observations and opinion
I am not a woman. I am a man, a tall one. As a result, I have rarely feared walking down a dark street or felt vulnerable to assault.
I am not a rapist. But I am a man, and if a stranger sees me on a dark street and is apprehensive for her safety, she is entitled to feel that way. She is not a bigot for wondering if I am a threat. And I am not entitled to be offended that she feels that way.
What I am, is responsible for relieving her of her fear, if I can. As a young man I learned, when seeing a woman walking alone late at night or somewhere isolated, to cross the street away from her, or to pass her quickly. I developed the habit of trying not to seem threatening.
These things I did – and still do – as a courtesy. They are not newsworthy or particularly meritorious. They cost me nothing except a few steps and a few moments of thought. They are not a burden to me, but rather, one small effort to reduce someone else’s burden.
Men, we know, commit violence against women. Not all men, but many of them, attack, rape, even murder women. I deplore it. But so what? It is not good enough to say “but I am not a rapist.” It is not good enough merely to cross the street to ease a woman’s apprehension. I’m not sure exactly, what’s good enough to address this scourge, but I am sure we aren’t doing enough of whatever is required. I know that because men keep raping, beating and killing women.
I am not a Muslim. But if I were a Muslim, I would have to live with the fact – the incontrovertible fact – that members of my own religion, too many members of it, are waging war against modern civilization. They may be Palestinian ladies wielding knives at Jerusalem bus stops. They may be Boko Haram yobs, kidnapping and enslaving girls in Africa. They may be fat, rich Saudis, funding Wahabist schools. Or they may be Islamic State gun men or bombers, murdering scores of Parisians on a Friday night. They would be all my co-religionists, my fellow Muslims.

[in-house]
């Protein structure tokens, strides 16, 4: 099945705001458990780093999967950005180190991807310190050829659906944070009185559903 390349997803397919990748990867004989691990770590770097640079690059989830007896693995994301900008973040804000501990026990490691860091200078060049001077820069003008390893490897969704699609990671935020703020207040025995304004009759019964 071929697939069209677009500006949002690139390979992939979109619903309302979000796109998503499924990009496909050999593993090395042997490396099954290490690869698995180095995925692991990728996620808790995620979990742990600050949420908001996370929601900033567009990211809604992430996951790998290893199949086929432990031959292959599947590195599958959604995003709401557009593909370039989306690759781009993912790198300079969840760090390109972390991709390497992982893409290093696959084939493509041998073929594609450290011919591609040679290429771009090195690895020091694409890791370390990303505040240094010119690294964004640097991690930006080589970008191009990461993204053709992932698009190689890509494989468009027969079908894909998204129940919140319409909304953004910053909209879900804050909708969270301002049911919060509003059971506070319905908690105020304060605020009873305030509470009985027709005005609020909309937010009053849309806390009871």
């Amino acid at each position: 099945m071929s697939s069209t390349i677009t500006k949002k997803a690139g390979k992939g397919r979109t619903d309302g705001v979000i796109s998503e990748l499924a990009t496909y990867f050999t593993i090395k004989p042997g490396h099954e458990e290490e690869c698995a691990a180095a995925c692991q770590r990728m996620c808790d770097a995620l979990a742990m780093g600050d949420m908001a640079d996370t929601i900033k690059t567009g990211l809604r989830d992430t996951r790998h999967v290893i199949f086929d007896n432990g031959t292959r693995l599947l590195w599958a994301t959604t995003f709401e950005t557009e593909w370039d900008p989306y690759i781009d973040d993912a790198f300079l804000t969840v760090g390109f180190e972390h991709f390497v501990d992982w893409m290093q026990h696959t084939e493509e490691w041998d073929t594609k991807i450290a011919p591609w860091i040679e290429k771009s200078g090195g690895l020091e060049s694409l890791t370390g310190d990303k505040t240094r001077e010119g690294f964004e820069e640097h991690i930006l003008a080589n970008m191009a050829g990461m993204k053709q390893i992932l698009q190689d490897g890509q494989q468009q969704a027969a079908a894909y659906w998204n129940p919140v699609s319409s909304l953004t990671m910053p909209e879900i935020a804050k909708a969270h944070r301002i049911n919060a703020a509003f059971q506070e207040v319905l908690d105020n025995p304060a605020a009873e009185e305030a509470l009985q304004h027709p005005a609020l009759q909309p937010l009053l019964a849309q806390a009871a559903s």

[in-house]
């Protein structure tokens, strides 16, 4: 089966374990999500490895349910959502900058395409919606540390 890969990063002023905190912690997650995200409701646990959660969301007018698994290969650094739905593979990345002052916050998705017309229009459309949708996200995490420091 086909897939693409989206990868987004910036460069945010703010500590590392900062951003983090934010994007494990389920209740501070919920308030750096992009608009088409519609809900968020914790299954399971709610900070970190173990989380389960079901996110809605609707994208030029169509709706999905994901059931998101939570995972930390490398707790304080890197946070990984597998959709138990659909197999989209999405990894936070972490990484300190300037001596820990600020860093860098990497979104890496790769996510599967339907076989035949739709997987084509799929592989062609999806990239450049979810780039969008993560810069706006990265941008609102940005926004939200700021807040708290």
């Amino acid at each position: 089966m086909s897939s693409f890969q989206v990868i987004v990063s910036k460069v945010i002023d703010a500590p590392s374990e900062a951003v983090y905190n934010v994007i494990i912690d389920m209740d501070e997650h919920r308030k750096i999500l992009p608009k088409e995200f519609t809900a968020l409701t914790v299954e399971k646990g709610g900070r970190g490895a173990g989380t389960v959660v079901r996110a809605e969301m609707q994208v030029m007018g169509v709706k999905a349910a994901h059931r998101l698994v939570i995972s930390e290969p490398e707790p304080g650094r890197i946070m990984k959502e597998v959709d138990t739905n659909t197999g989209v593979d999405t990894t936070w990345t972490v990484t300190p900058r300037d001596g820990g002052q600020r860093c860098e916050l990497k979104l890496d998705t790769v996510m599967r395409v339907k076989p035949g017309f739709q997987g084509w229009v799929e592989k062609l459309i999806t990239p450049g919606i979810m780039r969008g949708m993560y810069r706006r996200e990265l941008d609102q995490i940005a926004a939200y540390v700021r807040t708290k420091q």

It is not fair that a woman might judge me as a potential rapist, merely because I am a man. That is true. It is unfair and might even, if I let it, hurt my feelings or insult me. But it is less fair that she must live with the possibility that she is right. It is less fair that I might actually BE a rapist. It is less fair that she is at risk. And her right to be free from physical and psychological harm – and her right to be free from fear – outweighs my hurt feelings by a greater measure than fits any scale.
I have no right as a man to put my pride, my sense of injury, ahead of someone else’s greater right to be free from fear and to be free from assault. And if I were a Muslim, I would have no right to put my pride, my sense of injury, my hurt feelings ahead of others’ rights to be free from fear and to be free from assault.
Not all men are rapists. But almost every rapist is a man. Not all Muslims are Islamist terrorists – not by a long measure. But almost every self-proclaimed Islamist terrorist is a Muslim. And if it is my responsibility as a man, to do something to stop men from terrorizing, raping, assaulting and killing women, then I would suggest that it would be my responsibility as a Muslim to take the same view, and take the same responsibility, towards my co-religionists.